So here's my guess as to why Howard Hughes with all his bedsores remains America's favorite model of a rich guy. It's a case of wish fulfillment. As noted by Postrel, glamour, with all its winking falsehoods and its reliance on the existence of a ready population of untermenschen, is a difficult fit in an age where the average American enjoys more material comfort than would have been available to Louis XIV. But the opportunity to wallow in crankish, dictatorial self-indulgence, stroking your prejudices, coddling your hypochondria, dreading your own bodily existence, building intricate mental empires out of your own oozing, squalid, shameful desires—that's a future most of us can hope to approximate right now. My own favorite Hughes anecdote involves his protracted, and ultimately futile, efforts to have an Arby's roast beef sandwich, made with a special stainless steel slicer, delivered to his hotel room. It's not that the anecdote humanizes the man, but that it dramatizes his passionate desire to de-humanize himself.
In his essay "L'homme-jet," Roland Barthes put a finger on this aspect of pilot glamour. Pointedly distinguishing jet pilots from the scarf-and-goggles aviation icons of Hughes' prime, Barthes envisions a "new race of aviation, closer to the robot than the hero," considering the "new skin" of nylon suits and space helmets and the virtues of diet, discipline and self-control that distinguish this new race, but concluding:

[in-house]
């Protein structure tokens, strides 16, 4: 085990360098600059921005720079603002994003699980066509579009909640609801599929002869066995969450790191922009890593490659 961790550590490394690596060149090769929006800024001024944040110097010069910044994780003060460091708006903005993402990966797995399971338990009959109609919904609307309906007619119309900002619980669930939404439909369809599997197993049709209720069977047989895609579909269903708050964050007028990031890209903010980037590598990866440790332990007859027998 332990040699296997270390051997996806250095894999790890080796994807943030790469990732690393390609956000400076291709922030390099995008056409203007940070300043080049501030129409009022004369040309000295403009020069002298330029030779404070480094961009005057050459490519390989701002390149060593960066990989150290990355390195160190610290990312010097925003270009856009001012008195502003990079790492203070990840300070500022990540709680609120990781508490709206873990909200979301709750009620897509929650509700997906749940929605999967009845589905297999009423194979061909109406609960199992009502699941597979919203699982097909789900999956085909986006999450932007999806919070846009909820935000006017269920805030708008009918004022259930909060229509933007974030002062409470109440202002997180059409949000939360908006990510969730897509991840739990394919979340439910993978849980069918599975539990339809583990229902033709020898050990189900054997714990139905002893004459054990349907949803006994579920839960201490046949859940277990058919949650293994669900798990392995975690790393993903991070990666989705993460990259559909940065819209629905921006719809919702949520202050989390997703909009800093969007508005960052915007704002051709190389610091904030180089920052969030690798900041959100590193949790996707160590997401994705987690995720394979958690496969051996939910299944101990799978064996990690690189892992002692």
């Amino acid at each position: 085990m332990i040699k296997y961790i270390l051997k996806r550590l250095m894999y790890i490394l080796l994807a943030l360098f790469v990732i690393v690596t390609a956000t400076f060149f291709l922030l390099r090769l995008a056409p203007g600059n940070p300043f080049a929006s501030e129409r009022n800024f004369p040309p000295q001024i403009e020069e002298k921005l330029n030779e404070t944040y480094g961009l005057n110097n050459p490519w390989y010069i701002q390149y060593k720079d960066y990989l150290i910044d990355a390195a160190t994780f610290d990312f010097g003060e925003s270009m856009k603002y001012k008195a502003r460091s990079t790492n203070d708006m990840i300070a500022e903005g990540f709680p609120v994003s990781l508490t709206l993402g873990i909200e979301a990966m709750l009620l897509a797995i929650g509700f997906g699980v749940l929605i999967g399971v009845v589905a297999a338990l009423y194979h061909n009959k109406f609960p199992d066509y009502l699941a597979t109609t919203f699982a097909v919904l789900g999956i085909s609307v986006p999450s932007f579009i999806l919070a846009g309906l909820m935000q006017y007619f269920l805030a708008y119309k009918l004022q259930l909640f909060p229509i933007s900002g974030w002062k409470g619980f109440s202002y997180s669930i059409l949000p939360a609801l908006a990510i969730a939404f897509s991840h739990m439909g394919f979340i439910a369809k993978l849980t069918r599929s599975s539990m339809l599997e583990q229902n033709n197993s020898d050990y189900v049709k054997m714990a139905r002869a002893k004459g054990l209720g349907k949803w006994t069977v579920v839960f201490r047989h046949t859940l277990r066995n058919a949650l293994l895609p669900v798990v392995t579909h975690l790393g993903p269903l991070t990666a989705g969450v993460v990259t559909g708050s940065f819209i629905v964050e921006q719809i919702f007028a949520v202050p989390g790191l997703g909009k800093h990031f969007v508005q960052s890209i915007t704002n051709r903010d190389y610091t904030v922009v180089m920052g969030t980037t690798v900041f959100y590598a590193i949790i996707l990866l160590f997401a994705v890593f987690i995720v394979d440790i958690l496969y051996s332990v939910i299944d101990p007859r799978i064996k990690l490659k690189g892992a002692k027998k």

All this would be banal if it referred only to a traditional hero, for whom the goal was to fly without losing his humanity (Saint-Exup?ry the writer, Lindbergh in his jacket). But the mythological particularity of the jet-man is to retain none of the romantic or individualistic elements of the sacred role, without giving up the role itself. Assimilated by his name to pure passivity (what could be more inert or more dispossessed than an object being jetted?) he nevertheless retrieves through myth the ritual of a fictional, celestial race, who will retain the particularities of his asceticism, and will accomplish a sort of anthropological compromise between humans and Martians.
Barthes had only a partial grasp of the future, however. The real attraction of the jet age wasn't its uniformed self-discipline but its capacity for individualized self-abandonment. Increasing swaths of comfort, entertainment and self-stimulation are available to increasing numbers of people, who never even have to leave the house. Sure, the rest of us must get by without the limitless Percodan and the Mormon slaves, but on any given night, we're guaranteed to have better entertainment options than the Tonys.